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Rockdown: closure fears at grassroots gigs pub

Angel music venue is among businesses facing a race against time as coronavirus crisis goes on

22 May, 2020 — By Calum Fraser

Marcus Harris: ‘Grassroots music venues are the foundations for the rest of the industry’

A POPULAR pub and grassroots music venue in Angel has warned it is “on a countdown timer” to a permanent closure after being hit hard by the coronavirus lockdown.

The Lexington in Pentonville Road has grown in the past decade to become a key venue on London’s live music scene, hosting six gig nights a week and giving a lifeline to scores of bands.

All staff have now been furloughed after the venue was forced to close, but the cost of rent and topping up wages has led to a loss of more than £25,000 a month.

In a bid to stave off bankruptcy, Marcus Harris, who helps run the pub, set up a crowdfunder and was “grateful” when £60,000 worth of donations came in from the pub’s loyal following.

But Mr Harris said: “The reality is we are on a countdown timer to the point at which we can’t reopen. It has probably been averted by three months because of this crowdfunder.

“What we have raised so far is essentially going to pay for three months of rent, so that has given us a lifeline. But the reality is that we can’t stay shut forever.”

The government has offered retail, hospitality and leisure operators grants of £10,000 or £25,000 but the Lexington’s business rates bill of more than £130,000 a year means it does not qualify.

Scores of venues across the country are facing a similar hurdle, with the Music Venue Trust warning that more than 550 smaller gig venues could permanently shut down if the government does not step in further.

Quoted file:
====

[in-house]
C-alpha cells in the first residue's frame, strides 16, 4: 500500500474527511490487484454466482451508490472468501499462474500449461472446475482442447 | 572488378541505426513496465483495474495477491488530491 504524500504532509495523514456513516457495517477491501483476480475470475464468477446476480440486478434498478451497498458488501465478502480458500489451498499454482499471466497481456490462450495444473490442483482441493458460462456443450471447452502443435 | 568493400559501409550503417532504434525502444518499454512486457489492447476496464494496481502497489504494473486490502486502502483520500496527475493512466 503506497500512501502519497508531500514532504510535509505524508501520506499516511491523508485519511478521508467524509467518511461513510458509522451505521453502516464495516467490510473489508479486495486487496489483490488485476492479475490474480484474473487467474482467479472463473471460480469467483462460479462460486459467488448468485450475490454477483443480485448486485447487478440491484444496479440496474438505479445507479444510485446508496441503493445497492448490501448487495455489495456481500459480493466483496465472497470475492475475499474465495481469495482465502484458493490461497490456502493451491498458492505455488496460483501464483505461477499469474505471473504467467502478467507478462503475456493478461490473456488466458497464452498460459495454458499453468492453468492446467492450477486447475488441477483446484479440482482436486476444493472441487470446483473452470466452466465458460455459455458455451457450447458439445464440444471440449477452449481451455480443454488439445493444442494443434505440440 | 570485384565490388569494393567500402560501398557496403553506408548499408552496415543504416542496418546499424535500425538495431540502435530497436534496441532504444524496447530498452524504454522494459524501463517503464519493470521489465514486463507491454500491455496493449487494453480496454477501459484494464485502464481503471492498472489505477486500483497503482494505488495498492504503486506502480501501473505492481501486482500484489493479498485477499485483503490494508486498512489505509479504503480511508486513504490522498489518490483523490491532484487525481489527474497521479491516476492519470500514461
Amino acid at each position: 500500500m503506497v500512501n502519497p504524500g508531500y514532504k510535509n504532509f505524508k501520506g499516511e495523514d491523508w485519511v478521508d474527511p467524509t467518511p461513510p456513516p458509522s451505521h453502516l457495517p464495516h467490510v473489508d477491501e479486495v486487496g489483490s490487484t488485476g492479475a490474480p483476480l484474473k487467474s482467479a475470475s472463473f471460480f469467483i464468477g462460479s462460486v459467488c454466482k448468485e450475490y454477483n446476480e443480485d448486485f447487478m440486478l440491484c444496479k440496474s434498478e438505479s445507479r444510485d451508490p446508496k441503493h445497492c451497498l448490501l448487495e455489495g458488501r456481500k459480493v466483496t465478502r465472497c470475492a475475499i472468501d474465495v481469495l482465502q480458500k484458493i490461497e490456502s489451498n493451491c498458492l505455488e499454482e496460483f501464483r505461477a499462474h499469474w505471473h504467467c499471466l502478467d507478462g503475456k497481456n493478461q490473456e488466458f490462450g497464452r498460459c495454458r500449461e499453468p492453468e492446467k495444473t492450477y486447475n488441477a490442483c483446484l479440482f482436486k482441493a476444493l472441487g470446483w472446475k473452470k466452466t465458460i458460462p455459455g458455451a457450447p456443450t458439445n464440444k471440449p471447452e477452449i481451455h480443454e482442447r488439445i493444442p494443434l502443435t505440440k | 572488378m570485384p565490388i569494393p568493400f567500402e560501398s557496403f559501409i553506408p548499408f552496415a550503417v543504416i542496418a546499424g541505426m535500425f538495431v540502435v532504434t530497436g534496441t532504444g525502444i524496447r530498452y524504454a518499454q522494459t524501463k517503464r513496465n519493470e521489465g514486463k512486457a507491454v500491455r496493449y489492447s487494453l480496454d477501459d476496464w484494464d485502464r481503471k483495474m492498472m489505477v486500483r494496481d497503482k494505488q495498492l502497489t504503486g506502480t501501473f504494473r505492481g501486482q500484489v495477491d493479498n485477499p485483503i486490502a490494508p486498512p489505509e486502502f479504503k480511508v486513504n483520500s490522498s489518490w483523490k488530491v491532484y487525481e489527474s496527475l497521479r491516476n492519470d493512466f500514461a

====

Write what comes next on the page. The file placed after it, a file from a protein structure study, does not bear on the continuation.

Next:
Mr Harris said: “Grassroots music venues are the foundations for the rest of the industry. Without us you don’t have artists learning their trade, learning to perform in a room and working out their best material and their identity and forming the beginnings of a fanbase.

“Even the networking opportunities in places like the Lexington are huge. That’s what we are really here for.

“The repercussions if we all start closing could be terrible for live music.”

Government-backed loans have also been offered but, as the Tribune recently reported, many businesses are having difficulty accessing them and banks are offering sharp interest rates after the first year free.

The Lexington has also joined the National Time Out campaign which is calling for a nine-month national payment pause, so that no pub pays any rent until 2021. To make sure the landlords do not lose out, the campaign wants all their leases to be extended by nine months.
Pubs, bars, theatres and music venues are expected to be one of the last sectors to reopen.

Mr Harris said: “We’re really hanging on for a vaccine. We are the busiest places, places where you can’t have social distancing.

Tame Impala are among the acts who have played at the Lexington in recent years

“If we were to open with social distancing we would lose more money than we would while we are shut with the increase in costs to get it operational again. We are a high-­volume business.”

He added: “We have given a platform to bands when they were just getting going, like Tame Impala and Fontaines D.C. At the same time we have old punk bands like Wire which appeals to an older crowd.”

Under the furlough scheme, the government is funding 80 per cent of wages up to £2,500 a month for workers unable to do their jobs.

But chancellor Rishi Sunak announced last week that businesses would be expected to contribute from August.

This could encourage businesses to reopen and get people back to work, but it has been estimated that the hospitality sector will not return to the capacity it had before coronavirus for months.

• To donate to the Lexington crowdfunding page go to

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